Europe South Asia Asia Pacific Americas Middle East Africa BBC Homepage World Service Education



Front Page

World

UK

UK Politics

Business

Sci/Tech

Health

Education

Sport

Entertainment

Talking Point
On Air
Feedback
Low Graphics
Help

Tuesday, February 23, 1999 Published at 15:52 GMT


World: Africa

Delta oil companies under spotlight

Shell is to begin more drilling in Nigeria's extensive offshore beds

A leading international human rights organisation has accused oil companies of failing to respond adequately to serious human rights abuses in Nigeria's Niger delta.

Nigeria elections
A report by the organisation, Human Rights Watch, says that although the ultimate responsibility for abuses in the southern region lies with the Nigerian government, oil companies also have a duty to try to stop them.

The organisation argues that the oil companies, which operate joint ventures with the Nigerian government, can influence policy in the delta, but have chosen not to do so.

Eyewitness accounts

The Human Rights Watch report contains harrowing eyewitness accounts of extra-judicial killings, torture and rape, which it alleges are still being carried out by the security forces in the delta.


[ image: The Niger delta has seen riots and refugee crises in recent months]
The Niger delta has seen riots and refugee crises in recent months
And the authors of the report allege that the human rights situation in the area has actually got worse since the country's former military dictator, General Sani Abacha, died last June.

His successor, General Abdulsalami Abubakar, has promised to restore democracy to Nigeria.

On Saturday, Nigerians will be voting in presidential elections after more than 15 years of military rule.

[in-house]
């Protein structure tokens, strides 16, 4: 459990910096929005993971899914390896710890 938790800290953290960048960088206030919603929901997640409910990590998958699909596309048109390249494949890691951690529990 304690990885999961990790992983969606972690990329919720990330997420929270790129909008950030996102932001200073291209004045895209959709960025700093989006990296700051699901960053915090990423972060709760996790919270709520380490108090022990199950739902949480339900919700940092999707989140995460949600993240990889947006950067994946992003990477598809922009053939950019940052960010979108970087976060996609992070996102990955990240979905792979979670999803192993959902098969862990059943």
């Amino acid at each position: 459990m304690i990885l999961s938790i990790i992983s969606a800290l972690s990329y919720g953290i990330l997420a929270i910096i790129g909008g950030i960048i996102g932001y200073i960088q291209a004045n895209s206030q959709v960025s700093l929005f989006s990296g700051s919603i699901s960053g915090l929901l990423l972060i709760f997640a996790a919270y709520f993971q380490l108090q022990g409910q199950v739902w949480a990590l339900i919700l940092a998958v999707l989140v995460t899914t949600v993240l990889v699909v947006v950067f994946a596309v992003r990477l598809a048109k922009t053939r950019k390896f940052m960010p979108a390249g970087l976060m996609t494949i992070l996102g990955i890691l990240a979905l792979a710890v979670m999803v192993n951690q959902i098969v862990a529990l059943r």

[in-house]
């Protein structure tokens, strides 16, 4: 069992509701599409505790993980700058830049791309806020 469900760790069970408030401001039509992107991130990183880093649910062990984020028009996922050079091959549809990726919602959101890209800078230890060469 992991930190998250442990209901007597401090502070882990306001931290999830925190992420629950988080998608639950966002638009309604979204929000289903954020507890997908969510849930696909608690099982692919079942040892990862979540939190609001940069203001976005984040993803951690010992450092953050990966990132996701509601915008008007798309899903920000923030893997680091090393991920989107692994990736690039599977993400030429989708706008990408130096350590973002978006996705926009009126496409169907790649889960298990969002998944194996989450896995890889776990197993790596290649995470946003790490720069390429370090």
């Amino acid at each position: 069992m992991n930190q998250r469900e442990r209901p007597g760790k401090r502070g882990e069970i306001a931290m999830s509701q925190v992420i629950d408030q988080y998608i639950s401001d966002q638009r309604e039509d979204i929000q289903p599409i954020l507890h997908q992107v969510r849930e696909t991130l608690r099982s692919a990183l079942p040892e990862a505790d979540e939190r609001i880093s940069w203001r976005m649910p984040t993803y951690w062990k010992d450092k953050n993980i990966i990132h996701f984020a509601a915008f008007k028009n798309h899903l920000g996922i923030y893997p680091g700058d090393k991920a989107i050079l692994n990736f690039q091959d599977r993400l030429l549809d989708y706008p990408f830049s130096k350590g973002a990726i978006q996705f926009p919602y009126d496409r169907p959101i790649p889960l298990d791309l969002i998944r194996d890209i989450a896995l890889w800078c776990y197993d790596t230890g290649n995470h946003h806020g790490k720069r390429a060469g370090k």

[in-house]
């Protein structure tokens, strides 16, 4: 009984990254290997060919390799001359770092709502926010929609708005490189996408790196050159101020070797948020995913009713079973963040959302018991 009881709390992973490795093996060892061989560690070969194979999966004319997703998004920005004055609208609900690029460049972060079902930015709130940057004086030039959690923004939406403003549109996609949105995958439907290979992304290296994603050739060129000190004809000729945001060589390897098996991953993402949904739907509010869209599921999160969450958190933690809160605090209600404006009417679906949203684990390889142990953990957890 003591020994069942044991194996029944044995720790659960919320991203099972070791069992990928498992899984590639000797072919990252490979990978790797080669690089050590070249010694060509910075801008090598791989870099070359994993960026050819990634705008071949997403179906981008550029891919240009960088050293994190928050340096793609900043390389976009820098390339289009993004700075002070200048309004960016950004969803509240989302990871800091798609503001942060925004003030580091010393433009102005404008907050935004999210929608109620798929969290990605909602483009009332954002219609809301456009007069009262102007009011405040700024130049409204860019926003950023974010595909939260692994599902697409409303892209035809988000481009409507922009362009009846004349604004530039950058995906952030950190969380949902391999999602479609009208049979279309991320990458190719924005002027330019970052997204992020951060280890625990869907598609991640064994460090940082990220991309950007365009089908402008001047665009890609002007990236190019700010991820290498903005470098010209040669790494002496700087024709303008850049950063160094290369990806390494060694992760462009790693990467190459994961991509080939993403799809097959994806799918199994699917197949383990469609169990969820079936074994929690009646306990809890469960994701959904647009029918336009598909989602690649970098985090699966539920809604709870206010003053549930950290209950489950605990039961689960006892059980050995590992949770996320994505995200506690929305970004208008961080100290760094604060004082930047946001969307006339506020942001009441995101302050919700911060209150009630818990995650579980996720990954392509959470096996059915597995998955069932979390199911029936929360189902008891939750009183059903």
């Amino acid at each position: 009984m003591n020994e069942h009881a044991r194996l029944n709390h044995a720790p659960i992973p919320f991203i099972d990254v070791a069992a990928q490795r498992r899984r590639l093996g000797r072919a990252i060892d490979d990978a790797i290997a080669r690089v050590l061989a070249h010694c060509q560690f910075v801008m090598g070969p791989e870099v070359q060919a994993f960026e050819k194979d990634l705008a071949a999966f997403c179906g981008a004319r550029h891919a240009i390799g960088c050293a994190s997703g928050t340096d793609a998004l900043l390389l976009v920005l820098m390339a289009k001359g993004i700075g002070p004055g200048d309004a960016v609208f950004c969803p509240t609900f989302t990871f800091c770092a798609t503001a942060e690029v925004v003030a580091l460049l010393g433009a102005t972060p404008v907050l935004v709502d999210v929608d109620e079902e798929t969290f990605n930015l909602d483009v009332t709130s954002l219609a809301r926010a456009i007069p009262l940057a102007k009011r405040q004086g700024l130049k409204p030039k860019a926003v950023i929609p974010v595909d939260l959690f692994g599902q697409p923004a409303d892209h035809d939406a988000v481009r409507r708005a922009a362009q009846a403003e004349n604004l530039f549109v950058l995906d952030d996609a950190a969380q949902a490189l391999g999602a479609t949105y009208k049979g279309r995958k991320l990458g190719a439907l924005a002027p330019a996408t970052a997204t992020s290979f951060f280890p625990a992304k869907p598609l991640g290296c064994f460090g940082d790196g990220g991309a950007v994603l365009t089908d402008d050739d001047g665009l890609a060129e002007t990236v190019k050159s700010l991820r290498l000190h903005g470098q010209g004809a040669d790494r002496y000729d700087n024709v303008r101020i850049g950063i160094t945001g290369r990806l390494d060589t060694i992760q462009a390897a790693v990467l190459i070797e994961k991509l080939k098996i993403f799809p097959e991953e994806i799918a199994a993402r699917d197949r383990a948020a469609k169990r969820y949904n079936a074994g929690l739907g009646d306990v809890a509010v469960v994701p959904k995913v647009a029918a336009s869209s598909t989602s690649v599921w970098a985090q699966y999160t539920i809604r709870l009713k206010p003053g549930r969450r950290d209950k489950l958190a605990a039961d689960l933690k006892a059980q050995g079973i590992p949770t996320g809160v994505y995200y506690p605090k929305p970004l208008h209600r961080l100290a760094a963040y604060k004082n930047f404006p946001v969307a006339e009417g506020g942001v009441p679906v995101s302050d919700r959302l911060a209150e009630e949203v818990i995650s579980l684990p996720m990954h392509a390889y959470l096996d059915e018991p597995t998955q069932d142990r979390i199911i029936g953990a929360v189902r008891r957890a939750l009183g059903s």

Difficult environment

Oil companies, including Royal Dutch Shell, Chevron and Texaco, say they are committed to improving the welfare of the people there.


[ image: General Obasanjo is the current favourite in the presidential race]
General Obasanjo is the current favourite in the presidential race
They argue that they pay large sums of money through taxation to the Nigerian government, which then has a responsibility to use that money wisely.

And the report acknowledges the companies are working in a difficult environment, where successive military governments have paid little attention to the people of the Niger delta.

Local communities in the Niger delta have been campaigning against the Nigerian government and foreign oil companies.

They are demanding that a greater share of wealth from the oil industry be spent on development.



Advanced options | Search tips




Back to top | BBC News Home | BBC Homepage | ©




Africa | Americas | Asia-Pacific | Europe | Middle East | South Asia



Relevant Stories

22 Feb 99 | Africa
Obasanjo's party wins Nigeria poll

17 Feb 99 | Africa
On the threshold of democracy

17 Feb 99 | Africa
Africa's ailing giant

08 Feb 99 | The Company File
Shell to invest $8.5bn in Africa

02 Jan 99 | Africa
Troops rushed to Niger Delta

01 Jan 99 | Africa
Oil prices threaten Nigerian economy

06 Nov 98 | Africa
Fighting the oil firms





Internet Links


Nigeria Media Monitor

Nigeria on the Net

Human Rights Watch - Delta oil companies


The BBC is not responsible for the content of external internet sites.




In this section

Dam builders charged in bribery scandal

Burundi camps 'too dire' to help

Sudan power struggle denied

Animal airlift planned for Congo

Spy allegations bug South Africa

Senate leader's dismissal 'a good omen'

Tatchell calls for rights probe into Mugabe

Zimbabwe constitution: Just a bit of paper?

South African gays take centre stage

Nigeria's ruling party's convention

UN to return to Burundi

Bissau military hold fire

Nile basin agreement on water cooperation

Congo Brazzaville defends peace initiative

African Media Watch

Liberia names new army chief